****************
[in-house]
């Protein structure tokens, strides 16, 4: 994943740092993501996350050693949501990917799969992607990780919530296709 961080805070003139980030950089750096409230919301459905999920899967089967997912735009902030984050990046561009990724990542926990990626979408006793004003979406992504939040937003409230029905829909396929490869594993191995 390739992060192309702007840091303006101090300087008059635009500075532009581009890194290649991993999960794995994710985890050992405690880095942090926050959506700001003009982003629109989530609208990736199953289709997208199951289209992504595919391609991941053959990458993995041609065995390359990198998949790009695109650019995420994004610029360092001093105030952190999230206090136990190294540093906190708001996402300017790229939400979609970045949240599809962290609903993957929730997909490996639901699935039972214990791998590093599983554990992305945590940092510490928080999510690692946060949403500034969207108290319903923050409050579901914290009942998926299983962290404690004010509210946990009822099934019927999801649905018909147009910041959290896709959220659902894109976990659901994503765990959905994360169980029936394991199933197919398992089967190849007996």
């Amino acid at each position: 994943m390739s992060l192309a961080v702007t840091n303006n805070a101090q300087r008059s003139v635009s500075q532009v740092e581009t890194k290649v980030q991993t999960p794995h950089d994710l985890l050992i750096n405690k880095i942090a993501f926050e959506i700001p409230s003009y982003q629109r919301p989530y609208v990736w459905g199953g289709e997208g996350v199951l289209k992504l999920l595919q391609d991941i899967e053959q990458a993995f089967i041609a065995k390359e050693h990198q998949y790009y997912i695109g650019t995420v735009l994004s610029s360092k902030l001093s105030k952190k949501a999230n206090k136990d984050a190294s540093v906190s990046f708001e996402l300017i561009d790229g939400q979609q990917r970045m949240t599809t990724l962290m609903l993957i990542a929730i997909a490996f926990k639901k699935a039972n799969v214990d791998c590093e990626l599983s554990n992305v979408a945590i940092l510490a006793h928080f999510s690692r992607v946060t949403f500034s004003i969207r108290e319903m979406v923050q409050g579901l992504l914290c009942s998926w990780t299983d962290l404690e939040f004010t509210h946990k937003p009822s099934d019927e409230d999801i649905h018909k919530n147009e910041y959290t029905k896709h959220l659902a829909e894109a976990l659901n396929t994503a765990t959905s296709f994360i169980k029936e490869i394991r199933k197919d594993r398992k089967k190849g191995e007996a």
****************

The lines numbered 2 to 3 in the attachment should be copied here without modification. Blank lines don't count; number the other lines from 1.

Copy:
């Protein structure tokens, strides 16, 4: 994943740092993501996350050693949501990917799969992607990780919530296709 961080805070003139980030950089750096409230919301459905999920899967089967997912735009902030984050990046561009990724990542926990990626979408006793004003979406992504939040937003409230029905829909396929490869594993191995 390739992060192309702007840091303006101090300087008059635009500075532009581009890194290649991993999960794995994710985890050992405690880095942090926050959506700001003009982003629109989530609208990736199953289709997208199951289209992504595919391609991941053959990458993995041609065995390359990198998949790009695109650019995420994004610029360092001093105030952190999230206090136990190294540093906190708001996402300017790229939400979609970045949240599809962290609903993957929730997909490996639901699935039972214990791998590093599983554990992305945590940092510490928080999510690692946060949403500034969207108290319903923050409050579901914290009942998926299983962290404690004010509210946990009822099934019927999801649905018909147009910041959290896709959220659902894109976990659901994503765990959905994360169980029936394991199933197919398992089967190849007996």
């Amino acid at each position: 994943m390739s992060l192309a961080v702007t840091n303006n805070a101090q300087r008059s003139v635009s500075q532009v740092e581009t890194k290649v980030q991993t999960p794995h950089d994710l985890l050992i750096n405690k880095i942090a993501f926050e959506i700001p409230s003009y982003q629109r919301p989530y609208v990736w459905g199953g289709e997208g996350v199951l289209k992504l999920l595919q391609d991941i899967e053959q990458a993995f089967i041609a065995k390359e050693h990198q998949y790009y997912i695109g650019t995420v735009l994004s610029s360092k902030l001093s105030k952190k949501a999230n206090k136990d984050a190294s540093v906190s990046f708001e996402l300017i561009d790229g939400q979609q990917r970045m949240t599809t990724l962290m609903l993957i990542a929730i997909a490996f926990k639901k699935a039972n799969v214990d791998c590093e990626l599983s554990n992305v979408a945590i940092l510490a006793h928080f999510s690692r992607v946060t949403f500034s004003i969207r108290e319903m979406v923050q409050g579901l992504l914290c009942s998926w990780t299983d962290l404690e939040f004010t509210h946990k937003p009822s099934d019927e409230d999801i649905h018909k919530n147009e910041y959290t029905k896709h959220l659902a829909e894109a976990l659901n396929t994503a765990t959905s296709f994360i169980k029936e490869i394991r199933k197919d594993r398992k089967k190849g191995e007996a």